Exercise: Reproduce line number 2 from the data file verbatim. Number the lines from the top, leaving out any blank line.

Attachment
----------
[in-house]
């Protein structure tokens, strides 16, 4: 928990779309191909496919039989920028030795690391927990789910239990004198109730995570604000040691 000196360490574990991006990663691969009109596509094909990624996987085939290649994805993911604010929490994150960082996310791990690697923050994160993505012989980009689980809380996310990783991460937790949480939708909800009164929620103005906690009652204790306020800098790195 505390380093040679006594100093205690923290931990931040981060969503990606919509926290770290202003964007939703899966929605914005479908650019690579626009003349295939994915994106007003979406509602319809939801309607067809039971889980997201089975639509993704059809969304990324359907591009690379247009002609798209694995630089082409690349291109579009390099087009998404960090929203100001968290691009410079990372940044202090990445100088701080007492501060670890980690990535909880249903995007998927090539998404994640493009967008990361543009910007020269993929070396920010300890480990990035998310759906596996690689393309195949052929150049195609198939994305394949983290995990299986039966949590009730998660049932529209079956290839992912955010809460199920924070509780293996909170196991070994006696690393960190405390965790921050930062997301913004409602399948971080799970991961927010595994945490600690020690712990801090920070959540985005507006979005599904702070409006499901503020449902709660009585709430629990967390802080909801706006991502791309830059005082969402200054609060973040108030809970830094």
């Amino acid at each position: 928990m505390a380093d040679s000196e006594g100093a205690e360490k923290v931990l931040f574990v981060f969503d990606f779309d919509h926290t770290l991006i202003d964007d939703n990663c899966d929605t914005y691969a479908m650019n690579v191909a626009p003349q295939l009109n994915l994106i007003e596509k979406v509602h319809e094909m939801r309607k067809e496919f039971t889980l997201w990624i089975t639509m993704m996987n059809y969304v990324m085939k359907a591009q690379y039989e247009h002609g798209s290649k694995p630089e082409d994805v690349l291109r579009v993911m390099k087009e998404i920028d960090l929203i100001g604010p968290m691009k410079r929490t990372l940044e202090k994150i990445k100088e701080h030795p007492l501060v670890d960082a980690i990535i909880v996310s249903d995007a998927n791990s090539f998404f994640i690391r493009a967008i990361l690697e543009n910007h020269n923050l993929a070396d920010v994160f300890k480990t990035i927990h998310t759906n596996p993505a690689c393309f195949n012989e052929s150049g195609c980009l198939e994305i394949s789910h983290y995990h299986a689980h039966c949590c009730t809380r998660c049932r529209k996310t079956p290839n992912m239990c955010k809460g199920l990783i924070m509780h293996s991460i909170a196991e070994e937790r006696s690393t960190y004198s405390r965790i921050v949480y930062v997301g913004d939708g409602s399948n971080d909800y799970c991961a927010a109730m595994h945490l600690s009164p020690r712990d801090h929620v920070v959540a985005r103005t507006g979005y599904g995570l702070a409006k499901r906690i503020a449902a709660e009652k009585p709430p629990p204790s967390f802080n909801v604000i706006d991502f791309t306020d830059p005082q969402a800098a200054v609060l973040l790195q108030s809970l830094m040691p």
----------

């Protein structure tokens, strides 16, 4: 928990779309191909496919039989920028030795690391927990789910239990004198109730995570604000040691 000196360490574990991006990663691969009109596509094909990624996987085939290649994805993911604010929490994150960082996310791990690697923050994160993505012989980009689980809380996310990783991460937790949480939708909800009164929620103005906690009652204790306020800098790195 505390380093040679006594100093205690923290931990931040981060969503990606919509926290770290202003964007939703899966929605914005479908650019690579626009003349295939994915994106007003979406509602319809939801309607067809039971889980997201089975639509993704059809969304990324359907591009690379247009002609798209694995630089082409690349291109579009390099087009998404960090929203100001968290691009410079990372940044202090990445100088701080007492501060670890980690990535909880249903995007998927090539998404994640493009967008990361543009910007020269993929070396920010300890480990990035998310759906596996690689393309195949052929150049195609198939994305394949983290995990299986039966949590009730998660049932529209079956290839992912955010809460199920924070509780293996909170196991070994006696690393960190405390965790921050930062997301913004409602399948971080799970991961927010595994945490600690020690712990801090920070959540985005507006979005599904702070409006499901503020449902709660009585709430629990967390802080909801706006991502791309830059005082969402200054609060973040108030809970830094």